Although the epidemic in Africa is mainly due to heterosexual transmission, the importance of targeting key populations and marginalized groups, including men who have sex with men (MSM) and transgender people has recently been added to the growing agenda for HIV interventions on the continent. Meredith Evans and colleagues from the University of Cape Town and the Human Sciences Research Council (HSRC) in Cape Town South Africa explore the current state of research on HIV risk and MSM, women who have sex with women (WSW) and lesbian, gay, bisexual and transgender (LGBT) populations in South Africa in order to identify gaps in the literature. The authors lament that despite South Africa being the country with the largest number of people living with HIV in the world, there is a limited amount of research on these key populations. They conclude that research with MSM, WSW, and LGBT populations should be prioritized in South Africa in order to appropriately inform HIV prevention strategies that meet the specific needs of these marginalized groups.
Nana Poku of the Health Economics and AIDS Research Division (HEARD) of the University of Kwazulu Natal in South Africa argues that there is no viable substitute for re-energizing, funding and supporting culturally attuned, locally staffed HIV advocacy and prevention programmes, especially in resource-poor settings. The evidence that such interventions are effective remains compelling; and although the cost implications are not negligible, the medium- to long-term outcomes must be regarded not as complementary, but as integral, to bio-medical interventions. Poku reminds us that while the rate of new HIV infections is stabilizing in some of the hardest-hit countries, it remains far too high and the future cost of maintaining an ever-expanding pool of people reliant on daily drugs for survival is unsustainable. He cautions against focusing on treatment as a ‘quick fix’ to end AIDS as a public health concern. A variety of measures are needed simultaneously to appeal to different people, groups and circumstances.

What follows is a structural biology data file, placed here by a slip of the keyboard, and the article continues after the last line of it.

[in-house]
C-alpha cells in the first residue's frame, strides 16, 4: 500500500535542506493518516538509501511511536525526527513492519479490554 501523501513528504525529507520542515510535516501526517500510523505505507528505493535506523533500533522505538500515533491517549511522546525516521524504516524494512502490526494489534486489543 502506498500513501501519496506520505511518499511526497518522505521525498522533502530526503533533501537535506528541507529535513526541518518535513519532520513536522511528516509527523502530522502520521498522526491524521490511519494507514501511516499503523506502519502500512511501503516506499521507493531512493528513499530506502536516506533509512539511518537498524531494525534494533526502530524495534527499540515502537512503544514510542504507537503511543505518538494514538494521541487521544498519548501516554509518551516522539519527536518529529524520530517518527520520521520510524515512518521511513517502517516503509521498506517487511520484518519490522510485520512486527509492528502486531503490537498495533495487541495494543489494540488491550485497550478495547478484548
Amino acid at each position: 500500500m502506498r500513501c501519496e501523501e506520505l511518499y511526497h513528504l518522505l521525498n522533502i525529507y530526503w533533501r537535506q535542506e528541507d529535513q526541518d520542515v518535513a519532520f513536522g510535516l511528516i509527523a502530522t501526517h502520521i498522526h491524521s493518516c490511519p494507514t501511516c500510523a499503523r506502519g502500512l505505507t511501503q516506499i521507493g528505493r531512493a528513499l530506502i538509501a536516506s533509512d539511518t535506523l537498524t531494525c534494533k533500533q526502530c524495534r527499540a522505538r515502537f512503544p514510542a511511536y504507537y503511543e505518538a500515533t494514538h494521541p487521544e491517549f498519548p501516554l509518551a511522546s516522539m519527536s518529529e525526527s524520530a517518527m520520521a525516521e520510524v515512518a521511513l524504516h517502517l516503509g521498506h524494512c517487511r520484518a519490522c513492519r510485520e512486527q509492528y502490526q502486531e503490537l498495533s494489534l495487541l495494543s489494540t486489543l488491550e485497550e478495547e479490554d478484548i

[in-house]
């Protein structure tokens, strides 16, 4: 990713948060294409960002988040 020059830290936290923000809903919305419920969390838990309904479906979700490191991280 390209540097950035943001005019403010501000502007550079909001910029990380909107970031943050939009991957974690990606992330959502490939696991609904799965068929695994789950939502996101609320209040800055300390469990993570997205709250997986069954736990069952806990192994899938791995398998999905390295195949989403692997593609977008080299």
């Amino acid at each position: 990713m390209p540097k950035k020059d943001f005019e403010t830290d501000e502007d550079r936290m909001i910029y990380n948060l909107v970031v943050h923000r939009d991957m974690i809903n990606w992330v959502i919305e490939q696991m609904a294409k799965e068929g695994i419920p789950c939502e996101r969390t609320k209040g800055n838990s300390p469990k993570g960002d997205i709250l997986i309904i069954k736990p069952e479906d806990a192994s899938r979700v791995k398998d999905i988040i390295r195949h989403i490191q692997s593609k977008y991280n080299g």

HIV self-testing (HIVST) is an empowering process in which an individual performs an HIV rapid diagnostic test and interprets the result in private. Policy makers have turned to it to facilitate greater uptake, earlier diagnosis, access to prevention, care and treatment services. Engetani Nkuna and Norman Nyazema of the University of Limpopo in South Africa report a study among 300 health sciences students, to assess the potential of HIVST to increase access to and uptake of HIV testing on campus. The results suggest that there is a potential for HIVST to increase uptake for HIV testing. As there are still a large number of HIV infected people who do not know their status on the continent and who as a result are not accessing HAART, this simple and confidential procedure appears to offer greater opportunity for reaching out to this “missing” population.